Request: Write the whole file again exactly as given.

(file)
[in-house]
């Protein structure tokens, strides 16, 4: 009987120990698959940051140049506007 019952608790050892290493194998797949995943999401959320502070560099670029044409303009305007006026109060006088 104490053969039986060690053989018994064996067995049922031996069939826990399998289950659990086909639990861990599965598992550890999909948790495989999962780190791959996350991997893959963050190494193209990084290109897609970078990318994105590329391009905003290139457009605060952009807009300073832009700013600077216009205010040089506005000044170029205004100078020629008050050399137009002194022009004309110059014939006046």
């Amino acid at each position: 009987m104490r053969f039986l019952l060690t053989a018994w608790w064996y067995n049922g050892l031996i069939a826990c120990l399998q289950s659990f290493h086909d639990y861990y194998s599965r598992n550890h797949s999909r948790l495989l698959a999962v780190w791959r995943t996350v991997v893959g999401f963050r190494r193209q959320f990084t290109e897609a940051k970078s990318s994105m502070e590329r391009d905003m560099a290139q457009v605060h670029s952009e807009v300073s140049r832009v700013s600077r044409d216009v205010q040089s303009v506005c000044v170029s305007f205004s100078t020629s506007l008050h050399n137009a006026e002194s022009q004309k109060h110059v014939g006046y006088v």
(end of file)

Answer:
[in-house]
């Protein structure tokens, strides 16, 4: 009987120990698959940051140049506007 019952608790050892290493194998797949995943999401959320502070560099670029044409303009305007006026109060006088 104490053969039986060690053989018994064996067995049922031996069939826990399998289950659990086909639990861990599965598992550890999909948790495989999962780190791959996350991997893959963050190494193209990084290109897609970078990318994105590329391009905003290139457009605060952009807009300073832009700013600077216009205010040089506005000044170029205004100078020629008050050399137009002194022009004309110059014939006046």
């Amino acid at each position: 009987m104490r053969f039986l019952l060690t053989a018994w608790w064996y067995n049922g050892l031996i069939a826990c120990l399998q289950s659990f290493h086909d639990y861990y194998s599965r598992n550890h797949s999909r948790l495989l698959a999962v780190w791959r995943t996350v991997v893959g999401f963050r190494r193209q959320f990084t290109e897609a940051k970078s990318s994105m502070e590329r391009d905003m560099a290139q457009v605060h670029s952009e807009v300073s140049r832009v700013s600077r044409d216009v205010q040089s303009v506005c000044v170029s305007f205004s100078t020629s506007l008050h050399n137009a006026e002194s022009q004309k109060h110059v014939g006046y006088v």